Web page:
“Ask Raymonda. She’s the one who put us up to it.” Ruth was point­ing at the computer screen as she spoke. I thought back to the first time I met Ruth and how she told me about a “very special lady” with a “mis­sion.” What also came to mind were the many spats between them I had been witness to, and for the simple reason that Ruth is a proud founding member of an admirably successful state, a secular miracle most people in the world continue to see through the prism of the film "Exodus," a story of overcoming all odds and rebuilding an ancient nation from the embers of the Holocaust. Raymonda, living in exile, belongs to a people still occupied and whose pre-1948 lands and cities remain well beyond reach or recovery.

“First of all,” Raymonda cleared her throat and began, “let me tell you that I understand people like Uzi.” Thus spoke again a woman raised by nuns. “They are so fearful . . . Much of what they do is also driven by guilt. They know they have wronged us but can’t see any way to stop. It’s like a sleepwalker attacking a man on the street, and when he wakes up he real­izes he’s strangling a perfect stranger. He just can’t stop because if he does the stranger will turn on him. So he keeps squeezing.”

“Is that the reason right-wingers feared you?”

“Oh, those people. Sharon till the bitter end—in a coma he probably still has nightmares about people like me and Ruth; and it’s getting worse because the two sides no longer meet. At least in the 1970s and ’80s we could join forces with the Israeli left. And that was what terrified the right.” Raymonda was too much like the best Jewish intellectuals in the diaspora, humanists fighting for rights and equality and basic dignity. “We drove Sharon and his friends crazy. Why do you think they sidled up to the Islamists? Islamic holy war, because it sounded so far-fetched at the time, was music to their ears. Anything but the secular, educated Palestinians, and in particular people like me calling for non-violent resistance. They’d rather have suicide bombers.”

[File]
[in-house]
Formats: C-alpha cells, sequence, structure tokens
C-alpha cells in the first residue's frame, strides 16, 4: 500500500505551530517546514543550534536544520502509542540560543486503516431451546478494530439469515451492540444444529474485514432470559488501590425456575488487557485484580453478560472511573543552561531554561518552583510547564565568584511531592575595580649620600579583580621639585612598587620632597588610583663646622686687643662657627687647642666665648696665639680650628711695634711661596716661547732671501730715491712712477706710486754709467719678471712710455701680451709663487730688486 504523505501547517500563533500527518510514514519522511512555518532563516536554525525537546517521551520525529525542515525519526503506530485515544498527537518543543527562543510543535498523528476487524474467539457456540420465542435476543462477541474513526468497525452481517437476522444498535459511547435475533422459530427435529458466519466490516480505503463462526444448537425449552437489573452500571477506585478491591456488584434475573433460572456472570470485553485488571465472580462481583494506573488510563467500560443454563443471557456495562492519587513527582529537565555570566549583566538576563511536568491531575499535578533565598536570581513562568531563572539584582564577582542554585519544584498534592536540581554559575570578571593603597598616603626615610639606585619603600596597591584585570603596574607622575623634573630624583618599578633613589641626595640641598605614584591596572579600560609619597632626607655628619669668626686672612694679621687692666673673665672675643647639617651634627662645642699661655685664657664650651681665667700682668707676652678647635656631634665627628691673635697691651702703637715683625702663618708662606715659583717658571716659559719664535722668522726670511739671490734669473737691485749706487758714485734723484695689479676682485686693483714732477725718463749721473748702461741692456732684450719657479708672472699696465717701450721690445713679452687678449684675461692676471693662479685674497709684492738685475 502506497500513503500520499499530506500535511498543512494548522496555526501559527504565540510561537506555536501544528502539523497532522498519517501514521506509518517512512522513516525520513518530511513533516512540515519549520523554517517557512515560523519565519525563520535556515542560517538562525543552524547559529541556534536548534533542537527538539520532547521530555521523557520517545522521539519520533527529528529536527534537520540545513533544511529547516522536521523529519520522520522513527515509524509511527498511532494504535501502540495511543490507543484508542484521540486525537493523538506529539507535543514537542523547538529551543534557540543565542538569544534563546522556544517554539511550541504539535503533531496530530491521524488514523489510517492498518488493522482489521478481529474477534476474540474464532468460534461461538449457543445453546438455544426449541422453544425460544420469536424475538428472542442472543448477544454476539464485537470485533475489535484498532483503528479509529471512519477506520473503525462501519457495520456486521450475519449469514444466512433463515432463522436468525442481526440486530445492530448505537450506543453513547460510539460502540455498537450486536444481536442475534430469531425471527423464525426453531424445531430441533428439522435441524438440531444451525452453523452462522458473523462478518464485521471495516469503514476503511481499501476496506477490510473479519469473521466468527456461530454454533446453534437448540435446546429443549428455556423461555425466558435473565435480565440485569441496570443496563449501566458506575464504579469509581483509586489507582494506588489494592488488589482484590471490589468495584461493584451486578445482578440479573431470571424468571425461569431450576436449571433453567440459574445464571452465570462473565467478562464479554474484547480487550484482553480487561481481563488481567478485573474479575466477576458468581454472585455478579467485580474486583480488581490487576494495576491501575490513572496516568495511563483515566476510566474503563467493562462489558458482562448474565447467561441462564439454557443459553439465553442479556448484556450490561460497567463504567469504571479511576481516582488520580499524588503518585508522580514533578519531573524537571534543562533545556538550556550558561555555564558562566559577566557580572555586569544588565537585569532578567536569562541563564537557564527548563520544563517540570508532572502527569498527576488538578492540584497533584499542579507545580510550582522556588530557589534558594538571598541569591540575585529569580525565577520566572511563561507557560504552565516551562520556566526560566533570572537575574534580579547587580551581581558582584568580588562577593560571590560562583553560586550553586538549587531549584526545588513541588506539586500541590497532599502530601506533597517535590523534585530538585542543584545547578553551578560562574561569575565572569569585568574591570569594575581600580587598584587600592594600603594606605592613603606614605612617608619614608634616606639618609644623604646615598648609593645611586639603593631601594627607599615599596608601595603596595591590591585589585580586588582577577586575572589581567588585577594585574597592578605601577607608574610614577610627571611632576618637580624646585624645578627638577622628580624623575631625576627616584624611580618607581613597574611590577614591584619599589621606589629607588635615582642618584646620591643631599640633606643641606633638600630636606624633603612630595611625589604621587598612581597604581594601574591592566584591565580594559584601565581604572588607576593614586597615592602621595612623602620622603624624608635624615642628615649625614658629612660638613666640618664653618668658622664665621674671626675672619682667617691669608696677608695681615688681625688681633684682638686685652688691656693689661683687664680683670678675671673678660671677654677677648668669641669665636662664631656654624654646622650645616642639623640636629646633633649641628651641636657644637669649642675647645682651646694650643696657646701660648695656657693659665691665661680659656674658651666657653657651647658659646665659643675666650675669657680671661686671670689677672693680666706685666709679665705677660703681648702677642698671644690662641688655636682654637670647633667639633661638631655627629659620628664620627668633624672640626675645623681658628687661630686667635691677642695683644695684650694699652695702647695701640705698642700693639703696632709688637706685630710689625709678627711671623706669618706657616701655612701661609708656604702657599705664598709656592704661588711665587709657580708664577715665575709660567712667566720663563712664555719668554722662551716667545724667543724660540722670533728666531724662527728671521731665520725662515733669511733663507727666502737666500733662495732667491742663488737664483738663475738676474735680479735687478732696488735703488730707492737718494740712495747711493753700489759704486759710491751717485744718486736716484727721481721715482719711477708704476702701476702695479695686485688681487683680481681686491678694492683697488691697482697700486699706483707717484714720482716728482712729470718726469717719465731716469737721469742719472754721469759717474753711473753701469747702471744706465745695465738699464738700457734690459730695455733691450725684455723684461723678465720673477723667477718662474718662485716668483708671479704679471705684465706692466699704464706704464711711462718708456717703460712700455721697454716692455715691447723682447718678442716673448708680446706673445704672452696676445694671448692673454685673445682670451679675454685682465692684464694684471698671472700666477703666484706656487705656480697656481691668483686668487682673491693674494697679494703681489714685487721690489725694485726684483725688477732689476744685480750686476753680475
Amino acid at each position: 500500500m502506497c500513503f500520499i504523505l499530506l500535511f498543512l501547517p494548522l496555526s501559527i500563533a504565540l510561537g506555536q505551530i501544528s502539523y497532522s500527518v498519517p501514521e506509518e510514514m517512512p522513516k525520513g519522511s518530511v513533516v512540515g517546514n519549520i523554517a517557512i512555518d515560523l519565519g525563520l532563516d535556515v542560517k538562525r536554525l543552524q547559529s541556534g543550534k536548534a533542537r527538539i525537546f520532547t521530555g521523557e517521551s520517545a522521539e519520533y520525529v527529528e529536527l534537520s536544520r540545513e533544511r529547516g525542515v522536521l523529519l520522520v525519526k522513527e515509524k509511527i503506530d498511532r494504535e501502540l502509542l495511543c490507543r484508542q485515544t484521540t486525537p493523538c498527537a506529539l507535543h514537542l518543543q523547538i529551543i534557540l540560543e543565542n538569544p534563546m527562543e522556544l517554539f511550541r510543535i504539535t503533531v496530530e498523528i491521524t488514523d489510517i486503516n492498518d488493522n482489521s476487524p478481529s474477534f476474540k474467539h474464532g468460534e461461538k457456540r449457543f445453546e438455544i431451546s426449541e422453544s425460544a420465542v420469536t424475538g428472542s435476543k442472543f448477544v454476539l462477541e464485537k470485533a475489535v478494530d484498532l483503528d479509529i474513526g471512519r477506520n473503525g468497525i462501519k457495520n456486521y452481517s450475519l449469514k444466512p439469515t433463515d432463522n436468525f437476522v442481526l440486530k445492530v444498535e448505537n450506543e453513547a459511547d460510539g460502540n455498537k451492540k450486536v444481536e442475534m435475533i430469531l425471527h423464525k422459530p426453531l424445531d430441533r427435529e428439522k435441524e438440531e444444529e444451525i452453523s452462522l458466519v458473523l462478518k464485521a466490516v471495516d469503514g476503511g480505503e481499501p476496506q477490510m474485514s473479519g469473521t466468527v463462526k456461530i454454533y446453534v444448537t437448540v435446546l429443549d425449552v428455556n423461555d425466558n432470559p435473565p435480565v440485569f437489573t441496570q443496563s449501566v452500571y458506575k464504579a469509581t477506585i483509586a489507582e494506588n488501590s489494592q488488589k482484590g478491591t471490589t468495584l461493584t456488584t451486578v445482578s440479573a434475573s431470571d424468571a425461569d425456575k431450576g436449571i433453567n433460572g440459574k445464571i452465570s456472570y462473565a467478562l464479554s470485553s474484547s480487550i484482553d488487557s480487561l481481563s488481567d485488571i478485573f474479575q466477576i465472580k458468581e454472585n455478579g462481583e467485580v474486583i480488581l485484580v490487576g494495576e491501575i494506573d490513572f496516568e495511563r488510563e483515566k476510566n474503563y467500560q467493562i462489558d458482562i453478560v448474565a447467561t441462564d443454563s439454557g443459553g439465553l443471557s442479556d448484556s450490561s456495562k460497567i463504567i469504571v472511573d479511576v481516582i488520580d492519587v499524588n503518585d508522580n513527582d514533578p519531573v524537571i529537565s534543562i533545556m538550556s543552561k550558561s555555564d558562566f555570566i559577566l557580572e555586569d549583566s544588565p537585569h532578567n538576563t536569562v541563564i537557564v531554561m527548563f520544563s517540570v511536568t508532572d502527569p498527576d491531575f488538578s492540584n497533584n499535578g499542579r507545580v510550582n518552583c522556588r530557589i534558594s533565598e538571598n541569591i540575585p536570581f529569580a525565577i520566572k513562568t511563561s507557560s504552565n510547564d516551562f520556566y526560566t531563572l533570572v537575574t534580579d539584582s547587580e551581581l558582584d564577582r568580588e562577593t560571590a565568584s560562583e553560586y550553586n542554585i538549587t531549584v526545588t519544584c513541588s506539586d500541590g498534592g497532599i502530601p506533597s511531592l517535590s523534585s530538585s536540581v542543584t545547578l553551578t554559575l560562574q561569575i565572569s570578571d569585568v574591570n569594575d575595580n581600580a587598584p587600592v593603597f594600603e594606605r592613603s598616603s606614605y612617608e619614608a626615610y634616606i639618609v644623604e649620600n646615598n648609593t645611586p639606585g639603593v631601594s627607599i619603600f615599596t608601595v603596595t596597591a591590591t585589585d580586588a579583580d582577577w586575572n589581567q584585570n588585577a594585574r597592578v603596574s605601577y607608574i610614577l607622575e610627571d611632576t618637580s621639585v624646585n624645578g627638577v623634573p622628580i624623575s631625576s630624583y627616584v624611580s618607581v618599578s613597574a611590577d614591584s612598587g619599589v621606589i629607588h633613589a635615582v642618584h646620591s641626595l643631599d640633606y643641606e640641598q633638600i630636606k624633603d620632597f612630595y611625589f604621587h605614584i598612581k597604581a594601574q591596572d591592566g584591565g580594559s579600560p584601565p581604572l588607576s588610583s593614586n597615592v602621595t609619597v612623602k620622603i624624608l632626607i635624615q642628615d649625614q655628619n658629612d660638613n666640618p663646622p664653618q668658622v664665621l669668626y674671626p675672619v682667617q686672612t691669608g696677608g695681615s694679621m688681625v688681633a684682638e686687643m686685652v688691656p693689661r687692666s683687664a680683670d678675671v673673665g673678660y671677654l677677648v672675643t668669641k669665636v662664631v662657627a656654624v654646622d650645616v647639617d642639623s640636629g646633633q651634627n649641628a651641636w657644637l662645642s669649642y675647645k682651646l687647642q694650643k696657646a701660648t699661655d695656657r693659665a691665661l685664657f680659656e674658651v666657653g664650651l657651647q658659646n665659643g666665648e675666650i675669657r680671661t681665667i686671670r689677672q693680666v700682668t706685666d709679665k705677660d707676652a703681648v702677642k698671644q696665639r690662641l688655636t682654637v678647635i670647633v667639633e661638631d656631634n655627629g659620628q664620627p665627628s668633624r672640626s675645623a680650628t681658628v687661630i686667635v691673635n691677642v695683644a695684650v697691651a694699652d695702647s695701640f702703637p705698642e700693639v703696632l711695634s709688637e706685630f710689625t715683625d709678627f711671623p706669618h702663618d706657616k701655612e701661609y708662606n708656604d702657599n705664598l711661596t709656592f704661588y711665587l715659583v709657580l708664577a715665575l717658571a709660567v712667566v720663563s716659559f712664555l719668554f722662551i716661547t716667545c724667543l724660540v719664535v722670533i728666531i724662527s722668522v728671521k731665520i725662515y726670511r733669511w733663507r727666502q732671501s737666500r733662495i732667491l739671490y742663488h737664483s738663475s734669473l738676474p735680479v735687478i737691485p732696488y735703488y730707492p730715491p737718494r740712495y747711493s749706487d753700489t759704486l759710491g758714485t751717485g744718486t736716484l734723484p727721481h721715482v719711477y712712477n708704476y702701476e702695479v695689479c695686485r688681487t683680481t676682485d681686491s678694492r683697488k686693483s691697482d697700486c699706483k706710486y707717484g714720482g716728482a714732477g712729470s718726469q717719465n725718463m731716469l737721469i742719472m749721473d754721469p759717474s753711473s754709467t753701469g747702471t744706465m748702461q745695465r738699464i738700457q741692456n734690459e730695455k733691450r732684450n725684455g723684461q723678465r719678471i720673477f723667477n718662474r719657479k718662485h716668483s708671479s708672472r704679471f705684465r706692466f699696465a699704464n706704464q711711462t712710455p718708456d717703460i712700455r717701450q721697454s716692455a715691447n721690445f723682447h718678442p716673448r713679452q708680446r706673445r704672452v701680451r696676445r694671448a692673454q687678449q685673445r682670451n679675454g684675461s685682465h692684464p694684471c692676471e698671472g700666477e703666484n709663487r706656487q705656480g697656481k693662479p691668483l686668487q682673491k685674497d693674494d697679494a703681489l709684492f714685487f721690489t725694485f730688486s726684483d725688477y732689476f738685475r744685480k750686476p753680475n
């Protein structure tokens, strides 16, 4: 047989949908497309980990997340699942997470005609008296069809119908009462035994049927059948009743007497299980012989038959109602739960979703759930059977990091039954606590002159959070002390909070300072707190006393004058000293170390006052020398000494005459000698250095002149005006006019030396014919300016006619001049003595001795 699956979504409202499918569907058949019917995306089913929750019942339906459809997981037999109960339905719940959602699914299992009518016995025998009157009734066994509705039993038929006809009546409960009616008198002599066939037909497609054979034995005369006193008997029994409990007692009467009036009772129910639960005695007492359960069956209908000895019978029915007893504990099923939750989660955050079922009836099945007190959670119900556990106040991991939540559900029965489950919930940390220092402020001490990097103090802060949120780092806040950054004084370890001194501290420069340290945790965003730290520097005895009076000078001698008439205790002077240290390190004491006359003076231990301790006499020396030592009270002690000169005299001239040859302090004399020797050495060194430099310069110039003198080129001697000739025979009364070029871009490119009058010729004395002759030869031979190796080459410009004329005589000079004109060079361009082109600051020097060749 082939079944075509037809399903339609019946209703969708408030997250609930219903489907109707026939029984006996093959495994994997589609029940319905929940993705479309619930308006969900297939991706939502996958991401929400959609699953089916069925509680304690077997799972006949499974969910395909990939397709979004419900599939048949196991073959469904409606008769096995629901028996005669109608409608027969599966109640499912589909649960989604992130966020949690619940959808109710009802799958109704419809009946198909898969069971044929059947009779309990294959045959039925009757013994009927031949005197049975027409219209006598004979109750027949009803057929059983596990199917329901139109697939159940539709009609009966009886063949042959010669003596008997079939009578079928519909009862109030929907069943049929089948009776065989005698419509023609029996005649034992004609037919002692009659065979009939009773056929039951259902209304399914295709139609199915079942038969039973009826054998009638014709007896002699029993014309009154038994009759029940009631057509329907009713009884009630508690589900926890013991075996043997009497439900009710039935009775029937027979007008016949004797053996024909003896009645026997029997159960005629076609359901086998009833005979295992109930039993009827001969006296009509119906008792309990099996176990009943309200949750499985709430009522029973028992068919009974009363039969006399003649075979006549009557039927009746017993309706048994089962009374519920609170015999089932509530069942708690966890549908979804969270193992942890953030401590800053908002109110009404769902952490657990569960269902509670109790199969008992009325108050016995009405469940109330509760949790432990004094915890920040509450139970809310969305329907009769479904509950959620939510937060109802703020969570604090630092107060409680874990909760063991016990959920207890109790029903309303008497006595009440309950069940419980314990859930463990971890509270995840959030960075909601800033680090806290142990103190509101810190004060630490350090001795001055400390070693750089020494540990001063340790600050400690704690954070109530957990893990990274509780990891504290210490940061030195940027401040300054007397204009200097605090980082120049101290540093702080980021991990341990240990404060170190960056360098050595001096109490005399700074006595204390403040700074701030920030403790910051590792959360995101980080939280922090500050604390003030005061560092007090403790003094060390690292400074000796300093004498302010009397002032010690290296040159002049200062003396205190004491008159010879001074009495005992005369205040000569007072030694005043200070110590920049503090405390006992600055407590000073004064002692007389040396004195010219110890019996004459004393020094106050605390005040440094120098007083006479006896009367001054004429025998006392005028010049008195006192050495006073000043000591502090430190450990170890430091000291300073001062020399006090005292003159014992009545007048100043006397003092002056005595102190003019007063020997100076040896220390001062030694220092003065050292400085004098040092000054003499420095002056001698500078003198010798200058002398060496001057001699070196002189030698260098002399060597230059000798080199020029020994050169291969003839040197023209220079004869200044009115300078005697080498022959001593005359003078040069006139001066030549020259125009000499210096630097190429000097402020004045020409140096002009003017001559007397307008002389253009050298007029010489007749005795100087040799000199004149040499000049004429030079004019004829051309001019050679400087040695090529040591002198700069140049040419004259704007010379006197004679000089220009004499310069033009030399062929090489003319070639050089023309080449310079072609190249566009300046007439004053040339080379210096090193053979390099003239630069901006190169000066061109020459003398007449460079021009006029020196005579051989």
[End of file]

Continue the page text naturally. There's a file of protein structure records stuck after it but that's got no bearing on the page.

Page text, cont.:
If Israel really wanted peace, the country would name streets after Raymonda and Ruth. The two would have their own TV talk show. Women, proponents and products of a dialogue, would be celebrated instead of ignored and exiled.

“Raymonda, you didn’t answer my question. What do you want out of this book? In a sentence or two.”

Raymonda thought for a moment. Outside the window, down on the beach, there was a procession for some Catholic saint. Fireworks lit up the sky.

“Let me tell you why I admire Ruth so much. It’s because, like me, she’s a product of the history of our country. She’s full of contradictions—who isn’t in that place?” Raymonda was pointing out toward the sea. “She still loves Moshe, and she sees in him the farmer and not the general. But she’s honest. She doesn’t go around apologizing for what and who she is, or pulling out bones from archeological digs to make a point. Most important for me is her compassion. She loves. Humanity could use more people like her. A few million more.”

The funny thing is that Ruth, word for word, offers the same vaulting praise for Raymonda. That’s what makes them friends.

“Yes, Raymonda, I understand that. I’d like to go back to the book . . .”

“We’ve already talked a hundred times about the mission Father Michel gave me as a little girl.”

I didn’t see the connection. “How can you fulfill your mission here on Malta?”

“With this book, of course.” From the expression on her face, she couldn’t believe I had never figured this out on my own.

Raymonda’s tenacious “mission” remains the same, to break the forced silence between the two peoples. Letting people know just how much she loves and admires Ruth is her way of leaping over Uzi’s wall in her mind, and going home.

By Anthony David

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All Salon Book Excerpts Israel Life Stories Moshe Dayan Palestine Raymonda Tawil Ruth Dayan Yasser Arafat